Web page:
Cast: Pulkit Sharma, Varun Sharma, Richa Chadda
Director: Mrigdeep Singh Lamba
Four slackers in Delhi seeking fast cash make a deal with a ruthless don. But when things go wrong, as they inevitably do, they must pay the price for it. That familiar premise gets a fresh coat of paint in 'Fukrey', with co-writer and director Mrighdeep Singh Lamba putting a new spin on some old clichés. Yet, while individual scenes inspire laughs, the film doesn't quite fly because there are too many gags and not enough plot.
Hunny (Pulkit Samrat) and Choocha (Varun Sharma) badly want to get into college so they can ditch classes and ogle girls. Lali (Manjot Singh) is fed up of working at his father's eatery, desperate to "migrate" from his correspondence course to a campus. Meanwhile, brooding musician Zafar (Ali Fazal) sports a guitar and a permanently sad face, with neither aspirations nor inspiration in sight.
They're interesting protagonists, but the makers invest too heavily in them and not enough in the story, taking almost an hour before introducing the film's most delicious character, a tough-talking crime boss in high heels, Bholi Punjaban (Richa Chadda), who bankrolls the boys' harebrained plan to crack an underground lottery.
Unlike the far superior 'Delhi Belly', the writing in 'Fukrey' is never consistent. There are laughs to be had in the verbal sparring between Hunny and Choocha, and a running joke involving Lali being robbed each time he parks outside a gurdwara is sheer genius. Although many scenes work on the strength of sharp dialogue and spot-on performances, they don't always fit cohesively in the film's narrative thread. The solemn interludes with Zafar stick out like a sore thumb, and the anti-drug message in the end is just pat. Similarly, Hunny's romantic track with a simple girl from the neighborhood feels gratuitous at best.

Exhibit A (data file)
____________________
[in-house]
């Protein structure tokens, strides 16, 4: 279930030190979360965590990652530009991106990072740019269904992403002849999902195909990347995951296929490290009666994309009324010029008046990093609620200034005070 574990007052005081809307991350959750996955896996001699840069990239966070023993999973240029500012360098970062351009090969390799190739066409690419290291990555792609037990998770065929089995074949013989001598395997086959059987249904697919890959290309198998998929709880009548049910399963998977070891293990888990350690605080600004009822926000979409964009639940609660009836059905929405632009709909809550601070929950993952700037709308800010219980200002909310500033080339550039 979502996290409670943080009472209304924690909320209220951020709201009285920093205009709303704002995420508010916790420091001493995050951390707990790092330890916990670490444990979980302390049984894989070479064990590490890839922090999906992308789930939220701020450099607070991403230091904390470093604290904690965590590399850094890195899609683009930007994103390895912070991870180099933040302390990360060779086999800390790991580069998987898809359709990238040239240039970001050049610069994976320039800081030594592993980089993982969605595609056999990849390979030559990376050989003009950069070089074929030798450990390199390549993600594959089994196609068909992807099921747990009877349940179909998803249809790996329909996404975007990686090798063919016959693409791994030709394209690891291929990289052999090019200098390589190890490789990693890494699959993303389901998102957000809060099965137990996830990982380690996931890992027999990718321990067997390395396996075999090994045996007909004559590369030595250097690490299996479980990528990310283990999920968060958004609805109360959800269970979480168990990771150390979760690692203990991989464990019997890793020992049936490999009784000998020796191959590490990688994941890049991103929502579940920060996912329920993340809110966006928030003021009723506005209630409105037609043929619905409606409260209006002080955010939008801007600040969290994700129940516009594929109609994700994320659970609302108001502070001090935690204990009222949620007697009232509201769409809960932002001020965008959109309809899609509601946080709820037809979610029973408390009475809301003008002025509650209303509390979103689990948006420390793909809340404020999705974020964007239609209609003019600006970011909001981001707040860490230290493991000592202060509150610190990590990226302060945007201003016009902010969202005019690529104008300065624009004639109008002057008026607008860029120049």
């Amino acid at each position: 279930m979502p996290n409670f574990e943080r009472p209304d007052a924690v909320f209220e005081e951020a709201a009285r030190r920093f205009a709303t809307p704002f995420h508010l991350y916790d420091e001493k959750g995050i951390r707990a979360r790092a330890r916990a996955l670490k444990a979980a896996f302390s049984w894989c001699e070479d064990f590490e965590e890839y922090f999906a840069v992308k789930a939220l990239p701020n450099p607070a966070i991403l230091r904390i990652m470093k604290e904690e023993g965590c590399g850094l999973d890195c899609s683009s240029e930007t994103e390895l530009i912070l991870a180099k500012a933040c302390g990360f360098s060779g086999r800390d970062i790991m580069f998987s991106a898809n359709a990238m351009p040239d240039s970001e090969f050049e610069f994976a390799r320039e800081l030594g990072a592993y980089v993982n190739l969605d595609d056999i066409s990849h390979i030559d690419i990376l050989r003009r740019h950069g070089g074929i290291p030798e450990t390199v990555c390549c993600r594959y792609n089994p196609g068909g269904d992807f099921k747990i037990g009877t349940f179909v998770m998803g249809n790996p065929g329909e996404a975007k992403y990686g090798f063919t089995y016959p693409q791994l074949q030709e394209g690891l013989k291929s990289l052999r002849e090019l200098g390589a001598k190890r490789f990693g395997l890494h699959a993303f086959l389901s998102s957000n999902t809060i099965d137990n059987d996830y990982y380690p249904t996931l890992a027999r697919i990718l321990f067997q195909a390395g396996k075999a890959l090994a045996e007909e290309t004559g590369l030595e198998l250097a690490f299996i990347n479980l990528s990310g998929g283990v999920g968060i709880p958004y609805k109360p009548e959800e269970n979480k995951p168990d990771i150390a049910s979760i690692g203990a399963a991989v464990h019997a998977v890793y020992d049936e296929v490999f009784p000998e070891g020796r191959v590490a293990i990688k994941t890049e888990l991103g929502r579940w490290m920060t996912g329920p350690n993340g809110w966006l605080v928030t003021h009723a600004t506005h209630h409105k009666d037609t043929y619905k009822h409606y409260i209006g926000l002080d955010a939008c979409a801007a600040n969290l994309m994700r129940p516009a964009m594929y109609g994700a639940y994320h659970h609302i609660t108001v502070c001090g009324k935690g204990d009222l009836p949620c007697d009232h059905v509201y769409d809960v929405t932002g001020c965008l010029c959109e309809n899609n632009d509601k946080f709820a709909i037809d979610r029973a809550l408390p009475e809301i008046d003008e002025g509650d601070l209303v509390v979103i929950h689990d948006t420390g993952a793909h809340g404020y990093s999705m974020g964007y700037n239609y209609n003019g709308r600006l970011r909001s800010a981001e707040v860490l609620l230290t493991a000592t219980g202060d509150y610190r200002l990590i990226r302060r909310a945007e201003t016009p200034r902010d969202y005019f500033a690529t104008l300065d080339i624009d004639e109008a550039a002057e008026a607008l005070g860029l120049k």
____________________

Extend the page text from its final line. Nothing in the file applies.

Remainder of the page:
A tighter script and more screen time for the excellent Pankaj Tripathi, as enterprising campus security guard Pandeyji, might have helped turn this moderately entertaining film into a rollicking good caper. I'm going with two-and-a-half out of five.
'PK' review: It's a courageous film that sticks to Hirani's well-oiled formula
Watch: Rajeev Masand reviews 'The Hobbit' and talks to actor Deepika Padukone
'The Hobbit: The Battle Of The Five Armies' review: The film has awe, spectacle and some nice light-hearted moments